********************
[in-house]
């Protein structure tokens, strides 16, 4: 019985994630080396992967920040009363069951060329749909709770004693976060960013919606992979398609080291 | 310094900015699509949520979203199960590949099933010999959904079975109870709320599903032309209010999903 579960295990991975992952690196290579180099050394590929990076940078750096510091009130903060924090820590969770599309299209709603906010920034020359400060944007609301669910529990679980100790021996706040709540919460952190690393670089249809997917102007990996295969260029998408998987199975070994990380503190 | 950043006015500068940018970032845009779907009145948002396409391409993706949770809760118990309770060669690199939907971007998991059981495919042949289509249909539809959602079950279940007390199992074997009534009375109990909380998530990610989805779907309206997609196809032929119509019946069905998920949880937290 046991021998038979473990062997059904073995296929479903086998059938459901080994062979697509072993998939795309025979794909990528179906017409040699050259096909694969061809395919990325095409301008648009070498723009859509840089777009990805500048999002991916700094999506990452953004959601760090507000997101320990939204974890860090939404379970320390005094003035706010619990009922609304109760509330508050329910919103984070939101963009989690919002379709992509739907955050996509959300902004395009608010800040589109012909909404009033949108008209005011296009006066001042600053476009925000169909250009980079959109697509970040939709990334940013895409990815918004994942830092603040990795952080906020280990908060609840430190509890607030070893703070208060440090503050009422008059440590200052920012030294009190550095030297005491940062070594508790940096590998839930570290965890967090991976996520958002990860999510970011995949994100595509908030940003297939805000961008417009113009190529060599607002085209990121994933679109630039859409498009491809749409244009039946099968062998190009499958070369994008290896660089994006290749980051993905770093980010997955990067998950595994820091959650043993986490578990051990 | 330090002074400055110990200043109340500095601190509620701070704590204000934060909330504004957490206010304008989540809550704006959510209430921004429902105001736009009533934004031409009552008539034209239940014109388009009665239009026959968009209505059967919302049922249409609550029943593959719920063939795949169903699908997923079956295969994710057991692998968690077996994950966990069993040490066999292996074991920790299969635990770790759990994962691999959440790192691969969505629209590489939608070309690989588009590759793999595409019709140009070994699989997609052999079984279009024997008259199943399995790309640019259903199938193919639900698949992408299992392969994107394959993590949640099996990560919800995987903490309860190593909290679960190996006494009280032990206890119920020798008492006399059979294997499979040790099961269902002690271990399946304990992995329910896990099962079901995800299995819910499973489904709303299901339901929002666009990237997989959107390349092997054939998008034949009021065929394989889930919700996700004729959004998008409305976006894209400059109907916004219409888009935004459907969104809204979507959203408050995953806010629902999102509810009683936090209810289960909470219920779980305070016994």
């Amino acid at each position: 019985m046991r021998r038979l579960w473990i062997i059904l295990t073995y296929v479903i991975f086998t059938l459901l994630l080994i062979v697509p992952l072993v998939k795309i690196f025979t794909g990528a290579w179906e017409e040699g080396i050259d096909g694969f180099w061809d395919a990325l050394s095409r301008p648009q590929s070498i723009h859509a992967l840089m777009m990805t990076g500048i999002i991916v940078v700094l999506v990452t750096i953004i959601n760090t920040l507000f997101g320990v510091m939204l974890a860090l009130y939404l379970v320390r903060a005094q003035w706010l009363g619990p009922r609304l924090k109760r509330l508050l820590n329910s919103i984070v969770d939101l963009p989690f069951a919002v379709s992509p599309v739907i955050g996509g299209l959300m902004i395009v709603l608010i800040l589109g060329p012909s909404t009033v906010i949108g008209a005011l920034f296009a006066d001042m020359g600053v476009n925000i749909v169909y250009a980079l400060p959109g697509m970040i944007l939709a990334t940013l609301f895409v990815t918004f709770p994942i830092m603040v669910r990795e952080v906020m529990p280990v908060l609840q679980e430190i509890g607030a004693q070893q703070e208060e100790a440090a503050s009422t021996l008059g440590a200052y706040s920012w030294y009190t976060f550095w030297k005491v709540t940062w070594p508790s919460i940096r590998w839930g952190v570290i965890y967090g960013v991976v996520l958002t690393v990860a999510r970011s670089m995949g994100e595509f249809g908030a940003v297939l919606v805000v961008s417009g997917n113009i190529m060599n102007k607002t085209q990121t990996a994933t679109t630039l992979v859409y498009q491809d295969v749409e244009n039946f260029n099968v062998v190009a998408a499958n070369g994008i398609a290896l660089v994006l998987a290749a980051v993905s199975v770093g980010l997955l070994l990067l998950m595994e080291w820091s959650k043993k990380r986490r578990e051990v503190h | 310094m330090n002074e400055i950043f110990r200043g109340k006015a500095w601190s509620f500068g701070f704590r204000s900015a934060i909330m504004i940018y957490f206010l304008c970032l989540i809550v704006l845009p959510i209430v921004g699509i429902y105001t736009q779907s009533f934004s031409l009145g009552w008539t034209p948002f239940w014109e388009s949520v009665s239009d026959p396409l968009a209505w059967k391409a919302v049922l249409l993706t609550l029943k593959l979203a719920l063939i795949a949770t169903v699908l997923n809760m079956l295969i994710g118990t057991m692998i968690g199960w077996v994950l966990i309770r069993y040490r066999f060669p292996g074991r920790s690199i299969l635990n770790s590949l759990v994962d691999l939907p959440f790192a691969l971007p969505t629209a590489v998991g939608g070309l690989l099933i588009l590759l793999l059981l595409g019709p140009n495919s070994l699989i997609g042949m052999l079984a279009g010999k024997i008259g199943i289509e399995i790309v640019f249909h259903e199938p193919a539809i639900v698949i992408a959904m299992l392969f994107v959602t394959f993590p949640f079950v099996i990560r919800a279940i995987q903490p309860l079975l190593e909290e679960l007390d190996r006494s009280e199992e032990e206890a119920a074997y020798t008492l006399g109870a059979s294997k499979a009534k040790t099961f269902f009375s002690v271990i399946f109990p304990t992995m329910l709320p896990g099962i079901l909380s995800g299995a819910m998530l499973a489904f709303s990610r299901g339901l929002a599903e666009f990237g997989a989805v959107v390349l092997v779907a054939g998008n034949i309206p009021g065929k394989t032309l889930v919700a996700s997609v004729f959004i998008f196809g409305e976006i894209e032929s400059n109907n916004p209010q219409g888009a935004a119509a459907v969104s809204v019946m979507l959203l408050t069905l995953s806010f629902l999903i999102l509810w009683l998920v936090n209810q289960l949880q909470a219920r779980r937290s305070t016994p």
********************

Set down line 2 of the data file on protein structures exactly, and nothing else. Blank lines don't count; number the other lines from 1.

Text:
């Protein structure tokens, strides 16, 4: 019985994630080396992967920040009363069951060329749909709770004693976060960013919606992979398609080291 | 310094900015699509949520979203199960590949099933010999959904079975109870709320599903032309209010999903 579960295990991975992952690196290579180099050394590929990076940078750096510091009130903060924090820590969770599309299209709603906010920034020359400060944007609301669910529990679980100790021996706040709540919460952190690393670089249809997917102007990996295969260029998408998987199975070994990380503190 | 950043006015500068940018970032845009779907009145948002396409391409993706949770809760118990309770060669690199939907971007998991059981495919042949289509249909539809959602079950279940007390199992074997009534009375109990909380998530990610989805779907309206997609196809032929119509019946069905998920949880937290 046991021998038979473990062997059904073995296929479903086998059938459901080994062979697509072993998939795309025979794909990528179906017409040699050259096909694969061809395919990325095409301008648009070498723009859509840089777009990805500048999002991916700094999506990452953004959601760090507000997101320990939204974890860090939404379970320390005094003035706010619990009922609304109760509330508050329910919103984070939101963009989690919002379709992509739907955050996509959300902004395009608010800040589109012909909404009033949108008209005011296009006066001042600053476009925000169909250009980079959109697509970040939709990334940013895409990815918004994942830092603040990795952080906020280990908060609840430190509890607030070893703070208060440090503050009422008059440590200052920012030294009190550095030297005491940062070594508790940096590998839930570290965890967090991976996520958002990860999510970011995949994100595509908030940003297939805000961008417009113009190529060599607002085209990121994933679109630039859409498009491809749409244009039946099968062998190009499958070369994008290896660089994006290749980051993905770093980010997955990067998950595994820091959650043993986490578990051990 | 330090002074400055110990200043109340500095601190509620701070704590204000934060909330504004957490206010304008989540809550704006959510209430921004429902105001736009009533934004031409009552008539034209239940014109388009009665239009026959968009209505059967919302049922249409609550029943593959719920063939795949169903699908997923079956295969994710057991692998968690077996994950966990069993040490066999292996074991920790299969635990770790759990994962691999959440790192691969969505629209590489939608070309690989588009590759793999595409019709140009070994699989997609052999079984279009024997008259199943399995790309640019259903199938193919639900698949992408299992392969994107394959993590949640099996990560919800995987903490309860190593909290679960190996006494009280032990206890119920020798008492006399059979294997499979040790099961269902002690271990399946304990992995329910896990099962079901995800299995819910499973489904709303299901339901929002666009990237997989959107390349092997054939998008034949009021065929394989889930919700996700004729959004998008409305976006894209400059109907916004219409888009935004459907969104809204979507959203408050995953806010629902999102509810009683936090209810289960909470219920779980305070016994």